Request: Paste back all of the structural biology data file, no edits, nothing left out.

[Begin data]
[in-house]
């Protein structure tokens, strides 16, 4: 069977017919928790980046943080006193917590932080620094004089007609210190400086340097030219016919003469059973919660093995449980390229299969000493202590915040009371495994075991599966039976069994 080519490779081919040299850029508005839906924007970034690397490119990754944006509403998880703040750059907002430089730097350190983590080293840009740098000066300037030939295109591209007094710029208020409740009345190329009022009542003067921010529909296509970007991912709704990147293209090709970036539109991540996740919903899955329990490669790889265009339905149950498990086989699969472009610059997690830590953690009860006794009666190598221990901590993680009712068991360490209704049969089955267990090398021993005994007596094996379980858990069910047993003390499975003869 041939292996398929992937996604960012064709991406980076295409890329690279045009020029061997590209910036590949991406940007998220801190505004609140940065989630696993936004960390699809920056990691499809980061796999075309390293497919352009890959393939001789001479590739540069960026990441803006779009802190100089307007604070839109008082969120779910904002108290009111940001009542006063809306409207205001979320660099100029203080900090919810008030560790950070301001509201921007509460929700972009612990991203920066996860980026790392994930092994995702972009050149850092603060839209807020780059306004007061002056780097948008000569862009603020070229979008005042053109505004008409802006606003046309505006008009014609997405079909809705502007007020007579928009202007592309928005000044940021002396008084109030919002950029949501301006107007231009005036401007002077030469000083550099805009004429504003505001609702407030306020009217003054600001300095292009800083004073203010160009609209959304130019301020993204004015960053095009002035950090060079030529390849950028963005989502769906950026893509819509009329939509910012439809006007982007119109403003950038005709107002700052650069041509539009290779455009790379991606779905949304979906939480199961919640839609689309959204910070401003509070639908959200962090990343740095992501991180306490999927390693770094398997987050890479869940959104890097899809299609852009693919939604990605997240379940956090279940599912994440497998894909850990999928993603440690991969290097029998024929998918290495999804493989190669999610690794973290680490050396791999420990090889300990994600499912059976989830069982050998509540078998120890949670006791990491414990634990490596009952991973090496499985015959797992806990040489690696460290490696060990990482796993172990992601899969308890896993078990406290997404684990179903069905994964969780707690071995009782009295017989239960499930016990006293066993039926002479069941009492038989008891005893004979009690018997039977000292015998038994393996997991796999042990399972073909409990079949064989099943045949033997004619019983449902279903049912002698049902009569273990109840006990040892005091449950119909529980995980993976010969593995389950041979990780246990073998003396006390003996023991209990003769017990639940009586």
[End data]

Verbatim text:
[in-house]
């Protein structure tokens, strides 16, 4: 069977017919928790980046943080006193917590932080620094004089007609210190400086340097030219016919003469059973919660093995449980390229299969000493202590915040009371495994075991599966039976069994 080519490779081919040299850029508005839906924007970034690397490119990754944006509403998880703040750059907002430089730097350190983590080293840009740098000066300037030939295109591209007094710029208020409740009345190329009022009542003067921010529909296509970007991912709704990147293209090709970036539109991540996740919903899955329990490669790889265009339905149950498990086989699969472009610059997690830590953690009860006794009666190598221990901590993680009712068991360490209704049969089955267990090398021993005994007596094996379980858990069910047993003390499975003869 041939292996398929992937996604960012064709991406980076295409890329690279045009020029061997590209910036590949991406940007998220801190505004609140940065989630696993936004960390699809920056990691499809980061796999075309390293497919352009890959393939001789001479590739540069960026990441803006779009802190100089307007604070839109008082969120779910904002108290009111940001009542006063809306409207205001979320660099100029203080900090919810008030560790950070301001509201921007509460929700972009612990991203920066996860980026790392994930092994995702972009050149850092603060839209807020780059306004007061002056780097948008000569862009603020070229979008005042053109505004008409802006606003046309505006008009014609997405079909809705502007007020007579928009202007592309928005000044940021002396008084109030919002950029949501301006107007231009005036401007002077030469000083550099805009004429504003505001609702407030306020009217003054600001300095292009800083004073203010160009609209959304130019301020993204004015960053095009002035950090060079030529390849950028963005989502769906950026893509819509009329939509910012439809006007982007119109403003950038005709107002700052650069041509539009290779455009790379991606779905949304979906939480199961919640839609689309959204910070401003509070639908959200962090990343740095992501991180306490999927390693770094398997987050890479869940959104890097899809299609852009693919939604990605997240379940956090279940599912994440497998894909850990999928993603440690991969290097029998024929998918290495999804493989190669999610690794973290680490050396791999420990090889300990994600499912059976989830069982050998509540078998120890949670006791990491414990634990490596009952991973090496499985015959797992806990040489690696460290490696060990990482796993172990992601899969308890896993078990406290997404684990179903069905994964969780707690071995009782009295017989239960499930016990006293066993039926002479069941009492038989008891005893004979009690018997039977000292015998038994393996997991796999042990399972073909409990079949064989099943045949033997004619019983449902279903049912002698049902009569273990109840006990040892005091449950119909529980995980993976010969593995389950041979990780246990073998003396006390003996023991209990003769017990639940009586």